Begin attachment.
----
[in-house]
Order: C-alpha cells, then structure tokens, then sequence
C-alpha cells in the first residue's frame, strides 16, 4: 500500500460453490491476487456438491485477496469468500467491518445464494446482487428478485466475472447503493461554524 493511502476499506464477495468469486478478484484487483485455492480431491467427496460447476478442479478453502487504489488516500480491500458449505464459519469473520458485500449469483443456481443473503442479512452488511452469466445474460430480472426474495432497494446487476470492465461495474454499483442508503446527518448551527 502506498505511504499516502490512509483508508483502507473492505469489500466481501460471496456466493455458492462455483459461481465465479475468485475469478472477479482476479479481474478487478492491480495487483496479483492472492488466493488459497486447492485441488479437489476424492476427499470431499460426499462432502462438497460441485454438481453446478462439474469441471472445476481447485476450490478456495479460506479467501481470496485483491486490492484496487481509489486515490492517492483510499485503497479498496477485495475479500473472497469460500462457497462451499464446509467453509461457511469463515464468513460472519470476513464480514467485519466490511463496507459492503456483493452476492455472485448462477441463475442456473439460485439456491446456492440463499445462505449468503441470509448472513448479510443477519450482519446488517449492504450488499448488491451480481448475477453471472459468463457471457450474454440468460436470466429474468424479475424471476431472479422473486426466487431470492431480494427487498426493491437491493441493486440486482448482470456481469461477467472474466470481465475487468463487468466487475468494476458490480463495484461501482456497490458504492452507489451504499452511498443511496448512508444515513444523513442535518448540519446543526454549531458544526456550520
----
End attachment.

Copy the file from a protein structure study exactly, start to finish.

[in-house]
Order: C-alpha cells, then structure tokens, then sequence
C-alpha cells in the first residue's frame, strides 16, 4: 500500500460453490491476487456438491485477496469468500467491518445464494446482487428478485466475472447503493461554524 493511502476499506464477495468469486478478484484487483485455492480431491467427496460447476478442479478453502487504489488516500480491500458449505464459519469473520458485500449469483443456481443473503442479512452488511452469466445474460430480472426474495432497494446487476470492465461495474454499483442508503446527518448551527 502506498505511504499516502490512509483508508483502507473492505469489500466481501460471496456466493455458492462455483459461481465465479475468485475469478472477479482476479479481474478487478492491480495487483496479483492472492488466493488459497486447492485441488479437489476424492476427499470431499460426499462432502462438497460441485454438481453446478462439474469441471472445476481447485476450490478456495479460506479467501481470496485483491486490492484496487481509489486515490492517492483510499485503497479498496477485495475479500473472497469460500462457497462451499464446509467453509461457511469463515464468513460472519470476513464480514467485519466490511463496507459492503456483493452476492455472485448462477441463475442456473439460485439456491446456492440463499445462505449468503441470509448472513448479510443477519450482519446488517449492504450488499448488491451480481448475477453471472459468463457471457450474454440468460436470466429474468424479475424471476431472479422473486426466487431470492431480494427487498426493491437491493441493486440486482448482470456481469461477467472474466470481465475487468463487468466487475468494476458490480463495484461501482456497490458504492452507489451504499452511498443511496448512508444515513444523513442535518448540519446543526454549531458544526456550520